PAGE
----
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EMS - Carbon Monixide

Carbon Monoxide (CO) is an odorless, colorless, poisonous gas, created when any fuel is burned, such as; gasoline, propane, natural gas, oil, wood, coal and even tobacco.  When combustion air is limited, more CO is produced.  Serious problems can develop when combustion by-products are not properly vented outside of the house.  At lower levels of exposure, it can cause health problems.  At high levels, it can kill you before you know it, because you can’t see it, taste it or smell it.  Some people may be more vulnerable to CO poisoning such as infants, children, senior citizens and those with heart or lung problems.

When you breathe carbon monoxide, it enters your bloodstream through your lungs and attaches to red blood cells.  These red blood cells carry oxygen throughout your body.  CO molecules attach to the red blood cells faster than oxygen, preventing the flow of oxygen to your heart, brain and vital organs.  As carbon monoxide accumulates in your bloodstream, your body becomes starved for oxygen.

Early symptoms of carbon monoxide poisoning are often mistaken for the flu – headache, dizziness, weakness, nausea, vomiting, sleepiness and confusion.  However, it should be noted, that if these symptoms disappear after leaving your residence for a period of time, carbon monoxide levels within your residence should be measured.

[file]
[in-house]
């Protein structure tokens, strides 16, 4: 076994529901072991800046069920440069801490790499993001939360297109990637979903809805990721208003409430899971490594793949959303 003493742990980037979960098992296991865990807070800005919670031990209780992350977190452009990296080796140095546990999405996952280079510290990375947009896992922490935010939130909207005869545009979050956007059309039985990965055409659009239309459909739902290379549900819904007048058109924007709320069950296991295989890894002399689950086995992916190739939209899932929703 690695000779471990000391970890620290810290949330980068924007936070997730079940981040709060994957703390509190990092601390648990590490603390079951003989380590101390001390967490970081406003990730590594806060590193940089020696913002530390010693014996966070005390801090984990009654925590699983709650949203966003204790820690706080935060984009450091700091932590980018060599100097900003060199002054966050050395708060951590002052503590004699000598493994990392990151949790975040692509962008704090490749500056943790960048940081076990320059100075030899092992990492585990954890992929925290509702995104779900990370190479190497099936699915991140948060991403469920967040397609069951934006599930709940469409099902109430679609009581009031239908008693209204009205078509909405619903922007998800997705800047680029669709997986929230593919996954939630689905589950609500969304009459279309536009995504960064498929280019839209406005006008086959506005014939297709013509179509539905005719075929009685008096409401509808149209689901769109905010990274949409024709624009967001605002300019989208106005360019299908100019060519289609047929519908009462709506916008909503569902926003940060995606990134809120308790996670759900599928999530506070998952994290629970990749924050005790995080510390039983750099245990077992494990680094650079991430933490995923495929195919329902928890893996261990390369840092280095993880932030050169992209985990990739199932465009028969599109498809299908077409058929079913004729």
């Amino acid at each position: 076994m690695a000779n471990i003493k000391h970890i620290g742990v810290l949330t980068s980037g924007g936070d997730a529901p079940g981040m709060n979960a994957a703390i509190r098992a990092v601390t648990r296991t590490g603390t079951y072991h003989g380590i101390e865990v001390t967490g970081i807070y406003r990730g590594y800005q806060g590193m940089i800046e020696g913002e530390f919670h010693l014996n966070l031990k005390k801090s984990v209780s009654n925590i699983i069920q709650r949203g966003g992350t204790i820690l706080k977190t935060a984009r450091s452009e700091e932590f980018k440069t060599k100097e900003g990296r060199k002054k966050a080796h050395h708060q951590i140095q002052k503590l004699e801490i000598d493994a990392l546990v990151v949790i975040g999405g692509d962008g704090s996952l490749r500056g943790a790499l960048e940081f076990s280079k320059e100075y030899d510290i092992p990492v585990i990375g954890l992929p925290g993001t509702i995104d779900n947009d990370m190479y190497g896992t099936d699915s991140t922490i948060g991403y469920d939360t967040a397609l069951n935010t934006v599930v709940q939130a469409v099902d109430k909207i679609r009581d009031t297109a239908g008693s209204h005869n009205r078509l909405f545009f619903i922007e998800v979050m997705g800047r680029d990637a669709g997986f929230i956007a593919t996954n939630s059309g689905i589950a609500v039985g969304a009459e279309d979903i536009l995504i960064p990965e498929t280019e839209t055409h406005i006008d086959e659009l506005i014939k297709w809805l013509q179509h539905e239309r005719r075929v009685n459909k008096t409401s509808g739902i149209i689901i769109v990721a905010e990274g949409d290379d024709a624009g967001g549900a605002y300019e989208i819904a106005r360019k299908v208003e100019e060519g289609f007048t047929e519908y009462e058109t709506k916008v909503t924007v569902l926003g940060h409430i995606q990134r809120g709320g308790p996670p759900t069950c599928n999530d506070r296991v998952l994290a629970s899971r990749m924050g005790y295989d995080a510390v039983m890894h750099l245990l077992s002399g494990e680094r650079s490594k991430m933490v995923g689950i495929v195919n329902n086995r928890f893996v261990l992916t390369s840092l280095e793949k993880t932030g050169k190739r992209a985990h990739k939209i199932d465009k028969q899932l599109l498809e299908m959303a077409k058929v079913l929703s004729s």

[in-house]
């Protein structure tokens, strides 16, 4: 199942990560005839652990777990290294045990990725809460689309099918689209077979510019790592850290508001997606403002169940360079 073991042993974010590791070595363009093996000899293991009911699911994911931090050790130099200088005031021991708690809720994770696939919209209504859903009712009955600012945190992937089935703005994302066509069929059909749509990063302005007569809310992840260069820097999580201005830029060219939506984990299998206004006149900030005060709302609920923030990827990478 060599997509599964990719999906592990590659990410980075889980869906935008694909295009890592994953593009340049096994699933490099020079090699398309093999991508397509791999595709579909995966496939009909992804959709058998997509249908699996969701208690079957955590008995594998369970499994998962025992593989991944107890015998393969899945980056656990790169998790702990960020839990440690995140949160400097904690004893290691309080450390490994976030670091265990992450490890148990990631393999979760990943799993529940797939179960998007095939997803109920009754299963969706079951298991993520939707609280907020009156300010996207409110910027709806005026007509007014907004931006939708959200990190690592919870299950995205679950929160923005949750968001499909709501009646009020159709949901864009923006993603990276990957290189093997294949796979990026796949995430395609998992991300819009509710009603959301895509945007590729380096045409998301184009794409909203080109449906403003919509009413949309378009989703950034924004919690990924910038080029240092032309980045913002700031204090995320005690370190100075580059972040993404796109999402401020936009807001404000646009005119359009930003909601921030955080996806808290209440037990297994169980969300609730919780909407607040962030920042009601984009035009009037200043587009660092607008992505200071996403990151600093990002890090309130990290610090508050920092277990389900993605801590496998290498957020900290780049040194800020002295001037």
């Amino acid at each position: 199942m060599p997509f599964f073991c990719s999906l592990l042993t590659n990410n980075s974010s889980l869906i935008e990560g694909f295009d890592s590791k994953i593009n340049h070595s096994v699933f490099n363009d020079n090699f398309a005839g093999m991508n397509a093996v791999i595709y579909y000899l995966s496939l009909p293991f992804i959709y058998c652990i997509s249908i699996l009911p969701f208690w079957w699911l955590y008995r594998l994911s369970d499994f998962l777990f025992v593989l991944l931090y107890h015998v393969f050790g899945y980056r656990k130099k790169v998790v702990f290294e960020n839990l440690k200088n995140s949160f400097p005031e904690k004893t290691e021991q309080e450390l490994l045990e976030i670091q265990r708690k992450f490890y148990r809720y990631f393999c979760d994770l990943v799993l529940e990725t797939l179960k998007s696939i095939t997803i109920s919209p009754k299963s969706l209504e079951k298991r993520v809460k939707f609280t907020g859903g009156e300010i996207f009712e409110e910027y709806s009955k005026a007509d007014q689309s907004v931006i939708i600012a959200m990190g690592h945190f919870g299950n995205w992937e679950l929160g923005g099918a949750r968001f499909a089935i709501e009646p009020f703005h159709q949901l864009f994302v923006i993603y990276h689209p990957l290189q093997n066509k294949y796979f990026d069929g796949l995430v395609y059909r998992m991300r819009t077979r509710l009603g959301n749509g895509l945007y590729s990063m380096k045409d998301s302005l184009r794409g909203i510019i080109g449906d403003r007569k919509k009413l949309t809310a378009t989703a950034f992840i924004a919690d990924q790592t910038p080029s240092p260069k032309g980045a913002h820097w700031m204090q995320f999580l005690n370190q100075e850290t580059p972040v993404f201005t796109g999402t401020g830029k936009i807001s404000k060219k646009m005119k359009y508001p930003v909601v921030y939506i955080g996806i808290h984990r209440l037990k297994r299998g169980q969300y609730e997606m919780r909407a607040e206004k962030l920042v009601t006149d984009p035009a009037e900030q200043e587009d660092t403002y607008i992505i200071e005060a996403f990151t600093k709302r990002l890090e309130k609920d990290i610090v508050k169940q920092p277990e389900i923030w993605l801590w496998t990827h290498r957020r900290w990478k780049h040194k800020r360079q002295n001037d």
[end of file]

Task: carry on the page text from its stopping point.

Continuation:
Carbon monoxide is measured in parts-per-million (ppm).

50 ppm  According to OSHA, the maximum allowable concentration for continuous exposure for healthy adults in any 8-hour period.
200 ppm Mild headache, fatigue, dizziness, nausea after 2-3 hours.
400 ppm Frontal headache within 1-2 hours, lifethreatening after 3 hours.
800 ppm Dizziness, nausea and convulsions within 45 minutes.  Unconciousness within 2 hours.
1600 ppm Death within 1 hour.

New carbon monoxide detectors are designed to sound an alarm when the levels reach between 30 – 50 ppm, which gives ample time to take precautions.

New state law

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Page Modified: March 14, 2014 12:27 PM

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